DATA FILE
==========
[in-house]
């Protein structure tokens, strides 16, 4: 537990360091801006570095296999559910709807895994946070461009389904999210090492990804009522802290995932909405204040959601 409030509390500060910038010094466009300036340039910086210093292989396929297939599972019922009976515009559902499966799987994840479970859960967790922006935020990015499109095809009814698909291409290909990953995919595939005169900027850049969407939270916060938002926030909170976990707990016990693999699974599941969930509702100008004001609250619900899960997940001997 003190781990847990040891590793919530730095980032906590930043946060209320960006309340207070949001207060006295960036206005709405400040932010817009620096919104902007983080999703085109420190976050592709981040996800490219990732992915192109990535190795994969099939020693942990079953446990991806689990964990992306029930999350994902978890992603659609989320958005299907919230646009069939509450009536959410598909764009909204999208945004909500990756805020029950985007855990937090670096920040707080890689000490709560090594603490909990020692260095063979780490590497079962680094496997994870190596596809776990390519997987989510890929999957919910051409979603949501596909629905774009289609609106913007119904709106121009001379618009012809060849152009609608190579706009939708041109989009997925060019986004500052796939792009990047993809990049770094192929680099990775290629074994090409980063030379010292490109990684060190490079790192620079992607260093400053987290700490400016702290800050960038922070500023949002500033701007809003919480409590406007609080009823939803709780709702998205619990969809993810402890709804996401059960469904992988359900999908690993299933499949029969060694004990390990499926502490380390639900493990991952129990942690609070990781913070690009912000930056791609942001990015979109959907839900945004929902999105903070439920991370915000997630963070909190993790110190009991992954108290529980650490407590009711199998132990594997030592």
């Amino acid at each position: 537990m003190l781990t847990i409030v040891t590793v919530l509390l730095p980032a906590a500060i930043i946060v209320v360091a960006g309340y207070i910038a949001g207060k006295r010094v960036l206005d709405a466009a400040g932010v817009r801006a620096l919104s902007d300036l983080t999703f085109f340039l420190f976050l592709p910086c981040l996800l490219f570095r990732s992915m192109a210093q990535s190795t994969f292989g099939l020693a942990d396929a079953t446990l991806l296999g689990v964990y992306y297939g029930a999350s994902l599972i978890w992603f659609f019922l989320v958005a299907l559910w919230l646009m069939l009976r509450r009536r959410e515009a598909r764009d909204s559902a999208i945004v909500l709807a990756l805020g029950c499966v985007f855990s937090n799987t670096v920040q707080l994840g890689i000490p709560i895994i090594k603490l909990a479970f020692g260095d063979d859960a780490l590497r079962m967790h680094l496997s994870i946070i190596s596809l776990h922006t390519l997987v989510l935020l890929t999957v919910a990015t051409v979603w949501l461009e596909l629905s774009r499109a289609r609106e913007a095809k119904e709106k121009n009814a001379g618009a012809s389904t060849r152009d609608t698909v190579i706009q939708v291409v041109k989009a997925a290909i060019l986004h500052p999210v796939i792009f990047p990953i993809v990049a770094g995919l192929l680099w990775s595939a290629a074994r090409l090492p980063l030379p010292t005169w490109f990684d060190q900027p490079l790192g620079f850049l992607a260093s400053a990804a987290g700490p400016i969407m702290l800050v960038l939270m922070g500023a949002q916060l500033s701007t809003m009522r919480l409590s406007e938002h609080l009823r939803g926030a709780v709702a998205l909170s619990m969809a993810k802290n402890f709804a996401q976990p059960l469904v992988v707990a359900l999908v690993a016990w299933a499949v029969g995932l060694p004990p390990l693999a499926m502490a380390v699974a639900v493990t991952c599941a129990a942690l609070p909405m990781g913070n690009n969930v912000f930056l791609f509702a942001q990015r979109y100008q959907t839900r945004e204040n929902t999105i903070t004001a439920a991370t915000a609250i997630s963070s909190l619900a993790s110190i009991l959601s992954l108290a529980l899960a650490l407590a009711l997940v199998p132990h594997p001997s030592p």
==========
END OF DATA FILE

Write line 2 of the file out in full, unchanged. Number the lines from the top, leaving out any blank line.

């Protein structure tokens, strides 16, 4: 537990360091801006570095296999559910709807895994946070461009389904999210090492990804009522802290995932909405204040959601 409030509390500060910038010094466009300036340039910086210093292989396929297939599972019922009976515009559902499966799987994840479970859960967790922006935020990015499109095809009814698909291409290909990953995919595939005169900027850049969407939270916060938002926030909170976990707990016990693999699974599941969930509702100008004001609250619900899960997940001997 003190781990847990040891590793919530730095980032906590930043946060209320960006309340207070949001207060006295960036206005709405400040932010817009620096919104902007983080999703085109420190976050592709981040996800490219990732992915192109990535190795994969099939020693942990079953446990991806689990964990992306029930999350994902978890992603659609989320958005299907919230646009069939509450009536959410598909764009909204999208945004909500990756805020029950985007855990937090670096920040707080890689000490709560090594603490909990020692260095063979780490590497079962680094496997994870190596596809776990390519997987989510890929999957919910051409979603949501596909629905774009289609609106913007119904709106121009001379618009012809060849152009609608190579706009939708041109989009997925060019986004500052796939792009990047993809990049770094192929680099990775290629074994090409980063030379010292490109990684060190490079790192620079992607260093400053987290700490400016702290800050960038922070500023949002500033701007809003919480409590406007609080009823939803709780709702998205619990969809993810402890709804996401059960469904992988359900999908690993299933499949029969060694004990390990499926502490380390639900493990991952129990942690609070990781913070690009912000930056791609942001990015979109959907839900945004929902999105903070439920991370915000997630963070909190993790110190009991992954108290529980650490407590009711199998132990594997030592």